The Americans thanked the French for their role in establishing the US as an independent nation. The French ribbed the Brits about being at a party honoring the loss of their colonies. The Dutch and the Swiss were the neutral peacekeepers, and everyone agreed that traditional American barbecue food is delicious. That was our 4th of July party in a nutshell, international and jolly.
It’s actually one of the things that tickles me the most here, to cook for French friends. Their expectations of an American cook are so low that it’s practically tragic. When I serve them French food they’re generally blown away that an American can interpret their cuisine. But this party was something different.
Take the lovely pie above, nominally a key lime pie. Except that there are neither key limes nor key lime juice here, nor graham crackers, so it was a bit of a tweak. It was really delicious, though, and not like anything people here recognized, with its cookie crust and condensed milk-based filling. It was familiar, not too different from a tarte au citron, but clearly something else. There wasn’t a crumb left.
I also made the most classic chocolate cake imagineable, a recipe from Hershey’s, only there wasn’t any Hershey’s chocolate to be found. So although this looked just like, and had the texture of, an American cake, the flavor of the chocolate was more European than American. And the powdered sugar doesn’t behave exactly the same way here, so the frosting had to spend a little quality time in the food processor before coming together into a shiny spreadability. Nonetheless, it was a homey creation, utterly unlike a French cake.
Fruit salad is pretty much the same everywhere, although this one was made with the incredibly perfumed Mara des bois strawberries and so was in fact more French than American in the end.
Coleslaw, on the other hand, turned out to be a major international sensation and was the favorite dish of the day. Sweet and sour, crisp and wilting, it’s a bite of Americana that apparently hadn’t made it here before now.
The French do make potato salad, but this one was pronounced to be totally different, depending as it did on some sweet pickle relish that friends had kindly brought me from home.
But I think it was the prospect of ribs that had really inspired people to come to the party. Ribs have a sort of mythic reputation here, but are sadly not to be found, or not in a form that an American would claim. The meat is beautiful, but the bottled sauces lack oomph and I don’t think rubs have made it here yet. Of course I do have to admit that we needed the help of a French former Boy Scout to get the fire going, an eternal shame for our reputation. And that we only have a grill the size of a large platter and so the ribs couldn’t spend a lot of time there, even once the fire had reached a respectably smoky state. But thanks to this Mark Bittman recipe the ribs were already cooked before they hit the grill and only needed to pick up an alluring layer of smoke before being whisked onto the plate.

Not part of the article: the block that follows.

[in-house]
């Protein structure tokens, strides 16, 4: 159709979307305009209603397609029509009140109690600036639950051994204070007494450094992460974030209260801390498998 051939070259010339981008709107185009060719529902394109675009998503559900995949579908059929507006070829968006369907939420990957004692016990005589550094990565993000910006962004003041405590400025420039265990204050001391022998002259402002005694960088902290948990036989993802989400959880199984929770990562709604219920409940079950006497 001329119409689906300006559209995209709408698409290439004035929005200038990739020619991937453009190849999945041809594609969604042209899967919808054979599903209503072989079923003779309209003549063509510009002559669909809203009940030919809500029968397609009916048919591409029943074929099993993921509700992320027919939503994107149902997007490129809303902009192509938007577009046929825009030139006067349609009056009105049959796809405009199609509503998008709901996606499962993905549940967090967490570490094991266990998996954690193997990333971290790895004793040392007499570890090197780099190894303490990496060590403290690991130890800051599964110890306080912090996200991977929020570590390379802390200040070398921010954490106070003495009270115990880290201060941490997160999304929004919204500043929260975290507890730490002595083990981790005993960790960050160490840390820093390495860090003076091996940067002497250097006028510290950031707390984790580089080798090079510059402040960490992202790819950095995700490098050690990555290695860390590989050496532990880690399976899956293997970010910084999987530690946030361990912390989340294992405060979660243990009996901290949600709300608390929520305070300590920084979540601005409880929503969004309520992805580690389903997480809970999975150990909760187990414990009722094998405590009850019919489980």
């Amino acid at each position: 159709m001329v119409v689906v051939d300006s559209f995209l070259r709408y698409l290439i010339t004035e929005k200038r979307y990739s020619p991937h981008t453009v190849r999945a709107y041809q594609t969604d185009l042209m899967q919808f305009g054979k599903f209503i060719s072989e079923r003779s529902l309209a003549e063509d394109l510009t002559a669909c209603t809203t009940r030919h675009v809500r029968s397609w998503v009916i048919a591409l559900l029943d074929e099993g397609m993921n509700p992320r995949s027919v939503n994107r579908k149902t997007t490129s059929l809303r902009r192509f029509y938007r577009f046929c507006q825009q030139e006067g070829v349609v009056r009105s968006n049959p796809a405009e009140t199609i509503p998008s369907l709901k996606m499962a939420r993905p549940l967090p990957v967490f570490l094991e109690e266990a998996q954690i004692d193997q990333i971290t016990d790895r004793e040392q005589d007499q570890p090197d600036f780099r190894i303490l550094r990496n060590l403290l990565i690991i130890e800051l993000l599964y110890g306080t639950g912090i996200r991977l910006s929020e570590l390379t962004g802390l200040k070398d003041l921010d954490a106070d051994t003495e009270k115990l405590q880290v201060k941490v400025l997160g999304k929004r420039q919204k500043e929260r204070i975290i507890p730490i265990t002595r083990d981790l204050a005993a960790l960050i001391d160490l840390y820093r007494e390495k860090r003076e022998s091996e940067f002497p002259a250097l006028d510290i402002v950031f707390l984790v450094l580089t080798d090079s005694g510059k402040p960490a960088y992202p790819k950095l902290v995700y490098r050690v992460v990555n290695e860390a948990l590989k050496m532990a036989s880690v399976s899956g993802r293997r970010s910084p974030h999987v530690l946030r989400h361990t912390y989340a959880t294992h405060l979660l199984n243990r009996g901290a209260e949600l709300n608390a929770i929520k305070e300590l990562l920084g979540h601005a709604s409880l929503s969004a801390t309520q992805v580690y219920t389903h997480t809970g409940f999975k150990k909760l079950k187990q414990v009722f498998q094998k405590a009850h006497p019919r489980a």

Here they repose with the delectable baked beans I made with my favorites from Rancho Gordo, again imported by recent visitors. The French appreciate beans in general, and these pintos were no exception. There’s also oven-fried chicken here, embarrassingly made with corn flakes. I swear, I’ve never made chicken with corn flakes in my life, and I had an identity crisis just going through the checkstand. But you know what? It was really excellent, and I don’t know why I had such a complex about buying them. When I asked the store owner, who was checking me out, whether lots of French people eat corn flakes, she was flabbergasted to hear that we ourselves don’t eat them. “They’re good,” she told me, “you ought to try them with a little milk.”
All of the guests departed with leftovers for another meal, since I’d submitted to the normal American inclination to make twice as much as necessary, just in case. That’s something that takes getting used to for a French person, here where doggie bags are unknown. Some people left asking for classes in American cooking, which I found rather heartwarming. And all of them left wine behind. It’s one of the big mysteries of the day that there were 6 empty wine bottles, and 10 full ones at the end of the party. That means that 20 people only drank 6 bottles of wine, which by American standards is shockingly little. And it also shows that the French too are guilty of providing twice as much as necessary, just in case.
I loved it that we were of five nationalities, and that many of our guests met each other for the first time. I loved it that even though we had two separate tables, everyone scrunched in around one, 20 people at a table for 8. I loved seeing someone eating ribs with a knife and fork, hearing that this was another person’s first experience of American food, and the way that people purred over their plates. But probably my favorite moment of the day was when I heard someone say “I guess American cooking is not just McDonald’s!”At Home In France, Posts Containing Recipes